Best regards.  

Interspecies Conflict

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Questions regarding animal conflicts within realistic or unrealistic settings are welcome; my strength lies in medium-to-large species. Small animals (including birds of prey), prehistoric animals, sea creatures, and domestic dog breeds are usually within my scope, but to a lesser degree. I can't confidently answer hypothetical questions about human vs animal, arachnids, insects, or amphibians, but I am willing to field them nonetheless.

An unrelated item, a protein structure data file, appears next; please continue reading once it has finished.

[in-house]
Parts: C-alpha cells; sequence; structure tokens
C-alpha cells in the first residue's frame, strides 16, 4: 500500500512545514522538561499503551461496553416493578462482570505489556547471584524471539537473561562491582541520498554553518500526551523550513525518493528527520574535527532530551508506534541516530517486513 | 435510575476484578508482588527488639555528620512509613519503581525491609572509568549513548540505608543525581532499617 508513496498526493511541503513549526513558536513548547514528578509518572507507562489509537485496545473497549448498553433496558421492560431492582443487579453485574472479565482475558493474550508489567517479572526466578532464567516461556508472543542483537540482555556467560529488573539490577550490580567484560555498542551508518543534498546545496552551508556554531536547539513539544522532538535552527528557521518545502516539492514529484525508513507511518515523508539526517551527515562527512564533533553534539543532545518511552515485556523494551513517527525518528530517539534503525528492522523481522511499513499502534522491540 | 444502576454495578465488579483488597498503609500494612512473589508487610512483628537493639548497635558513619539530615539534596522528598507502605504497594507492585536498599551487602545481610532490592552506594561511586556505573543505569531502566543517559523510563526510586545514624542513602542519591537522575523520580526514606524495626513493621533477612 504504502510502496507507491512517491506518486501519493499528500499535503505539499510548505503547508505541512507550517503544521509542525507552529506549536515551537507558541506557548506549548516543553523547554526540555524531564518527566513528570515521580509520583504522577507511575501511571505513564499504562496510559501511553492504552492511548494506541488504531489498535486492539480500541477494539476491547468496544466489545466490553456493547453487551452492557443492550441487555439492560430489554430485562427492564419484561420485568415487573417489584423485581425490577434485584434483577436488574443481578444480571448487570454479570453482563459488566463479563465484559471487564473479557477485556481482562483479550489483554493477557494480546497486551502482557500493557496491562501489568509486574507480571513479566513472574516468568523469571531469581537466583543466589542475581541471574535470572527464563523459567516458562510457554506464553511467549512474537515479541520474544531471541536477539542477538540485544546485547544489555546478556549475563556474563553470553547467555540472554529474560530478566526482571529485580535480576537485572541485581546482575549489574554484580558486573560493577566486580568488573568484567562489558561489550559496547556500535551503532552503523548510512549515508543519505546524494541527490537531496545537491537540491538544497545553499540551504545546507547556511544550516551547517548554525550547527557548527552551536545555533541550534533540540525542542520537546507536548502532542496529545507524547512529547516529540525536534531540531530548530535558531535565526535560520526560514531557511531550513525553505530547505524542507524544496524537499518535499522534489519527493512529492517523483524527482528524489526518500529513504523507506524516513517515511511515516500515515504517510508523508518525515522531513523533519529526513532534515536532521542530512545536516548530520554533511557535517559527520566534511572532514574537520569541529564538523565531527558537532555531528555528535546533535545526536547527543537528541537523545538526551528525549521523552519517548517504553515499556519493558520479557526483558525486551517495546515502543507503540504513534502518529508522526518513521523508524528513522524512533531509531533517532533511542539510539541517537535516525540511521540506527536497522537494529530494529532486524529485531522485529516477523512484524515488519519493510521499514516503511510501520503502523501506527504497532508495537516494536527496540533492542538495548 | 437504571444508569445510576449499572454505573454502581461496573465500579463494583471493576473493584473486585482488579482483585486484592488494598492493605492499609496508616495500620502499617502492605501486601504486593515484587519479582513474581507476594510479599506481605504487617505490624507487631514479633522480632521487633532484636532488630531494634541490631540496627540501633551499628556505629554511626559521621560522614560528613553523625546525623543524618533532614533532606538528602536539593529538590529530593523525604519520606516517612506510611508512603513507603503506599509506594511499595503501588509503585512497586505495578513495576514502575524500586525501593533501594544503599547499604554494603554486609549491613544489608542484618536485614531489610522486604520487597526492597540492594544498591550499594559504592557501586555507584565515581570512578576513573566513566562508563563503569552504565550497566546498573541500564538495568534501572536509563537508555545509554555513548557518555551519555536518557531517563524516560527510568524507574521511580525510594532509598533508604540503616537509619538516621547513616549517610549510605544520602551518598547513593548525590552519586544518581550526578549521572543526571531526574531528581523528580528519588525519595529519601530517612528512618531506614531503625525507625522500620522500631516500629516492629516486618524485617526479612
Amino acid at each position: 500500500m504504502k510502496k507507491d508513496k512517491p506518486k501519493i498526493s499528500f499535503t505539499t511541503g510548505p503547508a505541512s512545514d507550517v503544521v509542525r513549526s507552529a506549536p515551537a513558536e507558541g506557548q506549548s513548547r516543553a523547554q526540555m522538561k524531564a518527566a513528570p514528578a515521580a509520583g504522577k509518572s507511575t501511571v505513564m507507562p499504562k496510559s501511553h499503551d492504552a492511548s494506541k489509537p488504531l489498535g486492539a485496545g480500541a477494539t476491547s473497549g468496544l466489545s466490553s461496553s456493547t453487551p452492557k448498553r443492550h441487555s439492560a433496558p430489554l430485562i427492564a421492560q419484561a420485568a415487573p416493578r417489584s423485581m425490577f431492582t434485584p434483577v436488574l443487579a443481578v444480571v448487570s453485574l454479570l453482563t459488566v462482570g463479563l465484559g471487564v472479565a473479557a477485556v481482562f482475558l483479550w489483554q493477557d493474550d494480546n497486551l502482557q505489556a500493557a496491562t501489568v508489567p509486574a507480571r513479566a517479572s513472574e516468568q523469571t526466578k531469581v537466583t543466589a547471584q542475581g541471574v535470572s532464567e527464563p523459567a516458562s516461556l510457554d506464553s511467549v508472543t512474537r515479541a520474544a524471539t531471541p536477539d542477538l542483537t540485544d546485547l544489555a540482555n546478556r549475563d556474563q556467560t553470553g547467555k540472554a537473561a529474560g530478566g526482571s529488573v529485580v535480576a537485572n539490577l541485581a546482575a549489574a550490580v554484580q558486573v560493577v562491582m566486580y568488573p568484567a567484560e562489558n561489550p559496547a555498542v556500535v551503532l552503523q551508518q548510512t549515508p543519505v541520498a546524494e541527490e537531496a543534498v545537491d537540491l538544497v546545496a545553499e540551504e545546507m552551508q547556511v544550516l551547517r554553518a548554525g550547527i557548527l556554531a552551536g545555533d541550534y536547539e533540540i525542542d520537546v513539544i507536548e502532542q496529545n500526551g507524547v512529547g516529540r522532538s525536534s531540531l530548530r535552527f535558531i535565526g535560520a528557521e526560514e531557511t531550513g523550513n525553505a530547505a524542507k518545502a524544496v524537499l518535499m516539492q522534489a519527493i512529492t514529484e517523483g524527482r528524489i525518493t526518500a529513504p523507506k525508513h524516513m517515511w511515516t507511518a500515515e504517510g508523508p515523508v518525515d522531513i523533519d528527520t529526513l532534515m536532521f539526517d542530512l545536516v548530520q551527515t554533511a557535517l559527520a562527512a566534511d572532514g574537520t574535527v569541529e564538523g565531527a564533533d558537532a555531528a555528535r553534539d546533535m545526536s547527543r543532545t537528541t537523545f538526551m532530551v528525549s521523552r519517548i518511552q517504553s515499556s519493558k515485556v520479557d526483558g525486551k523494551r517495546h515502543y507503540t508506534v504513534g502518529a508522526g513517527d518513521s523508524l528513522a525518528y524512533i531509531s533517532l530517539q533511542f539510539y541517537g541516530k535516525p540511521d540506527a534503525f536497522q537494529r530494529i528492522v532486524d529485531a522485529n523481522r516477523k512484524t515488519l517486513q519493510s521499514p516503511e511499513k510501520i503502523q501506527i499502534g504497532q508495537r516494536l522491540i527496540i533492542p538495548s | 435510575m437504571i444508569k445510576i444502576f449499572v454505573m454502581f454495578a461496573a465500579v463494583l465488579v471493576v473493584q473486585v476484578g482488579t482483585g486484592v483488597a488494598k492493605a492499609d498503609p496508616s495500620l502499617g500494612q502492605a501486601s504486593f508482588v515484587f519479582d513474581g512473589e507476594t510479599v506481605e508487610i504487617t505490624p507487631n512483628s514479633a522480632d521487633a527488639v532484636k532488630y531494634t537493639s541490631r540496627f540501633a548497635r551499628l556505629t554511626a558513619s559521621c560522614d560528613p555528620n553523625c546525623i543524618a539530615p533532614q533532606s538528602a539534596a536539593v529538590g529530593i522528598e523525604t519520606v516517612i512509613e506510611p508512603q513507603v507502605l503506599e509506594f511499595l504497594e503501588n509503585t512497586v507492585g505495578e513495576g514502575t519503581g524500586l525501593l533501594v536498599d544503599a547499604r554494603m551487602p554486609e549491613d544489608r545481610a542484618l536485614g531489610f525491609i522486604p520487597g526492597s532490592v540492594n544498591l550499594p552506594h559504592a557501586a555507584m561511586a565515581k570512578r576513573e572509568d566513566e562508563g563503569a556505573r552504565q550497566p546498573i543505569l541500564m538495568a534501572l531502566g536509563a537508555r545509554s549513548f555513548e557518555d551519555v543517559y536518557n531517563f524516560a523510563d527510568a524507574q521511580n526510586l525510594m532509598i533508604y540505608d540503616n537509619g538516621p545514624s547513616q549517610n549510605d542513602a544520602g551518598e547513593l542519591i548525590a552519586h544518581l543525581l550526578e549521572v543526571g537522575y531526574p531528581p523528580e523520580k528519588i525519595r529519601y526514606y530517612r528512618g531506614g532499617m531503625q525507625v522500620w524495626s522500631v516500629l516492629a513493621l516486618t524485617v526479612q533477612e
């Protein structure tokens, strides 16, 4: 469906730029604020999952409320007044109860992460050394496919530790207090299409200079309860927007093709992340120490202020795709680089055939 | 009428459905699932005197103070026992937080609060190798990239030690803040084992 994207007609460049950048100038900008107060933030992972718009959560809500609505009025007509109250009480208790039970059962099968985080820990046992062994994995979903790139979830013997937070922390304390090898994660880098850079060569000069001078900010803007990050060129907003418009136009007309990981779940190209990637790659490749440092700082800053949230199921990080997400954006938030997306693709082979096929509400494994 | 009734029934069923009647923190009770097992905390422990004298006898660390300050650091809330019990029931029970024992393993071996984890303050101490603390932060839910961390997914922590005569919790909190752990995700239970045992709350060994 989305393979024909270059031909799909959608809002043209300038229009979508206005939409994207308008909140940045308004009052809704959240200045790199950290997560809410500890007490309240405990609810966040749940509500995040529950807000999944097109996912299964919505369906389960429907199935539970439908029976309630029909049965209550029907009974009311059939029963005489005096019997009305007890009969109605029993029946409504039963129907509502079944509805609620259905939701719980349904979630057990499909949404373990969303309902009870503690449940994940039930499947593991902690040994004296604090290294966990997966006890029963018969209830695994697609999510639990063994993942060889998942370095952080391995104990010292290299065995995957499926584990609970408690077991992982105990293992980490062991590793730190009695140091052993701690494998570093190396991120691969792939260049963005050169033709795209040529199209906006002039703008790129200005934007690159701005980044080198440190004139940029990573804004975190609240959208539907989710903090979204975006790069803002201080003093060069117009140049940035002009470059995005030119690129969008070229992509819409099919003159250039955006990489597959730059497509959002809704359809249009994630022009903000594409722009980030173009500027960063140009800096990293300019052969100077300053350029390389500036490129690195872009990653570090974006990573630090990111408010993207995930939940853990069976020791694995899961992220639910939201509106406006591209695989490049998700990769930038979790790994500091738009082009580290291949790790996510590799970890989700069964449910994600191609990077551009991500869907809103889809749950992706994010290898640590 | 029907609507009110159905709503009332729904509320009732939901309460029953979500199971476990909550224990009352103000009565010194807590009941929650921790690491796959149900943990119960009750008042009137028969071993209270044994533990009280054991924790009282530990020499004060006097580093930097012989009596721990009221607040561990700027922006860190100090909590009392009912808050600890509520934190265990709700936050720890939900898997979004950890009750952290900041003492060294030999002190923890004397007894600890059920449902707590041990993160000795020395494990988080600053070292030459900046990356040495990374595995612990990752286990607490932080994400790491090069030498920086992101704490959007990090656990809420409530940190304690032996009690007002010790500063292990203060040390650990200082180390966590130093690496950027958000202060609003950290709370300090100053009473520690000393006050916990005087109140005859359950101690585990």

From a young age, I have been interested in animals. Starting with the original Mutual of Omaha's Wild Kingdom and World Book Encyclopedias, I have seen many animal shows and documentaries and have read multiple books on the subject. I have a solid understanding of the physiology of many animals and interspecies conflict in general.

Associate degree in unrelated field; biology classes in college.